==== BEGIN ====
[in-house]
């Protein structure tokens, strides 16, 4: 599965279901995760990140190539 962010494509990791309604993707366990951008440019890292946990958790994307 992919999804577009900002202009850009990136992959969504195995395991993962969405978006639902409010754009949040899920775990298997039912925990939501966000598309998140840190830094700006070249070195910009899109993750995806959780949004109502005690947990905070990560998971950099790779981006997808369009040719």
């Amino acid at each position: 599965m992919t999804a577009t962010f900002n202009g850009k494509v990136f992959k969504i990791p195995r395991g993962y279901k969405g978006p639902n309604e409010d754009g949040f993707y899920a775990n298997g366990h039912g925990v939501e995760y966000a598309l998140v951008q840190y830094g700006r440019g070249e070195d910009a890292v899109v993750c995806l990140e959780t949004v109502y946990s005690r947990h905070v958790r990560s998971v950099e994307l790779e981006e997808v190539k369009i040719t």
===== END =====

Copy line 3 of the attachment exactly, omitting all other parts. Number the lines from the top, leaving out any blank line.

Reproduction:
């Amino acid at each position: 599965m992919t999804a577009t962010f900002n202009g850009k494509v990136f992959k969504i990791p195995r395991g993962y279901k969405g978006p639902n309604e409010d754009g949040f993707y899920a775990n298997g366990h039912g925990v939501e995760y966000a598309l998140v951008q840190y830094g700006r440019g070249e070195d910009a890292v899109v993750c995806l990140e959780t949004v109502y946990s005690r947990h905070v958790r990560s998971v950099e994307l790779e981006e997808v190539k369009i040719t």